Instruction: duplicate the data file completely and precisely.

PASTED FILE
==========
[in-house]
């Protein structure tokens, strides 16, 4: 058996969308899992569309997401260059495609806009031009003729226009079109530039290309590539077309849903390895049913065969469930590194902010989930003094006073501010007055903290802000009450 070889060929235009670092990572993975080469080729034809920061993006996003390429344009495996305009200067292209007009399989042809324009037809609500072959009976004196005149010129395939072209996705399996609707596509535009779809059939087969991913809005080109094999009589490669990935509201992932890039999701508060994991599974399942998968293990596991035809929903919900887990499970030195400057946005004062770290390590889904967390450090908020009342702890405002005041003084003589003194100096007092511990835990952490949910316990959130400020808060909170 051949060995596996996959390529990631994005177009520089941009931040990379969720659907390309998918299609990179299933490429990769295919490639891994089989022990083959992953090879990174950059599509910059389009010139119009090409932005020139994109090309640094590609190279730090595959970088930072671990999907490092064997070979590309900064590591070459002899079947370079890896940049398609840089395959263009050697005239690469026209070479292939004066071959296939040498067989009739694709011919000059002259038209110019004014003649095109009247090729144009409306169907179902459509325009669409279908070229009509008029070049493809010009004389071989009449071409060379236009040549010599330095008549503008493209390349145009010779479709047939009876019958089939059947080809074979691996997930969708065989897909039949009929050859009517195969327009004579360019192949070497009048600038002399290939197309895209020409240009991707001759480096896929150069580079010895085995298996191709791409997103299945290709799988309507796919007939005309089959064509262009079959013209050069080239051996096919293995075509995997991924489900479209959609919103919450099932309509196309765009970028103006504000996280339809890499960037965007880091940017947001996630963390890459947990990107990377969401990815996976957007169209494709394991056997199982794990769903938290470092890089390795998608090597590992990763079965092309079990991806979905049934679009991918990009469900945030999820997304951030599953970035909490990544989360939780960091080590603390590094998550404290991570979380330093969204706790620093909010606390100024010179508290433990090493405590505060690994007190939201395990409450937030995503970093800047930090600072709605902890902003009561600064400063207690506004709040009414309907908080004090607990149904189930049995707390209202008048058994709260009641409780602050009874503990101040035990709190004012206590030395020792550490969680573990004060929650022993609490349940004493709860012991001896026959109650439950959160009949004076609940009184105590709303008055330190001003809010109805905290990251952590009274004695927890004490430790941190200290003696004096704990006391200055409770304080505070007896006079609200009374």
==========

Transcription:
[in-house]
């Protein structure tokens, strides 16, 4: 058996969308899992569309997401260059495609806009031009003729226009079109530039290309590539077309849903390895049913065969469930590194902010989930003094006073501010007055903290802000009450 070889060929235009670092990572993975080469080729034809920061993006996003390429344009495996305009200067292209007009399989042809324009037809609500072959009976004196005149010129395939072209996705399996609707596509535009779809059939087969991913809005080109094999009589490669990935509201992932890039999701508060994991599974399942998968293990596991035809929903919900887990499970030195400057946005004062770290390590889904967390450090908020009342702890405002005041003084003589003194100096007092511990835990952490949910316990959130400020808060909170 051949060995596996996959390529990631994005177009520089941009931040990379969720659907390309998918299609990179299933490429990769295919490639891994089989022990083959992953090879990174950059599509910059389009010139119009090409932005020139994109090309640094590609190279730090595959970088930072671990999907490092064997070979590309900064590591070459002899079947370079890896940049398609840089395959263009050697005239690469026209070479292939004066071959296939040498067989009739694709011919000059002259038209110019004014003649095109009247090729144009409306169907179902459509325009669409279908070229009509008029070049493809010009004389071989009449071409060379236009040549010599330095008549503008493209390349145009010779479709047939009876019958089939059947080809074979691996997930969708065989897909039949009929050859009517195969327009004579360019192949070497009048600038002399290939197309895209020409240009991707001759480096896929150069580079010895085995298996191709791409997103299945290709799988309507796919007939005309089959064509262009079959013209050069080239051996096919293995075509995997991924489900479209959609919103919450099932309509196309765009970028103006504000996280339809890499960037965007880091940017947001996630963390890459947990990107990377969401990815996976957007169209494709394991056997199982794990769903938290470092890089390795998608090597590992990763079965092309079990991806979905049934679009991918990009469900945030999820997304951030599953970035909490990544989360939780960091080590603390590094998550404290991570979380330093969204706790620093909010606390100024010179508290433990090493405590505060690994007190939201395990409450937030995503970093800047930090600072709605902890902003009561600064400063207690506004709040009414309907908080004090607990149904189930049995707390209202008048058994709260009641409780602050009874503990101040035990709190004012206590030395020792550490969680573990004060929650022993609490349940004493709860012991001896026959109650439950959160009949004076609940009184105590709303008055330190001003809010109805905290990251952590009274004695927890004490430790941190200290003696004096704990006391200055409770304080505070007896006079609200009374």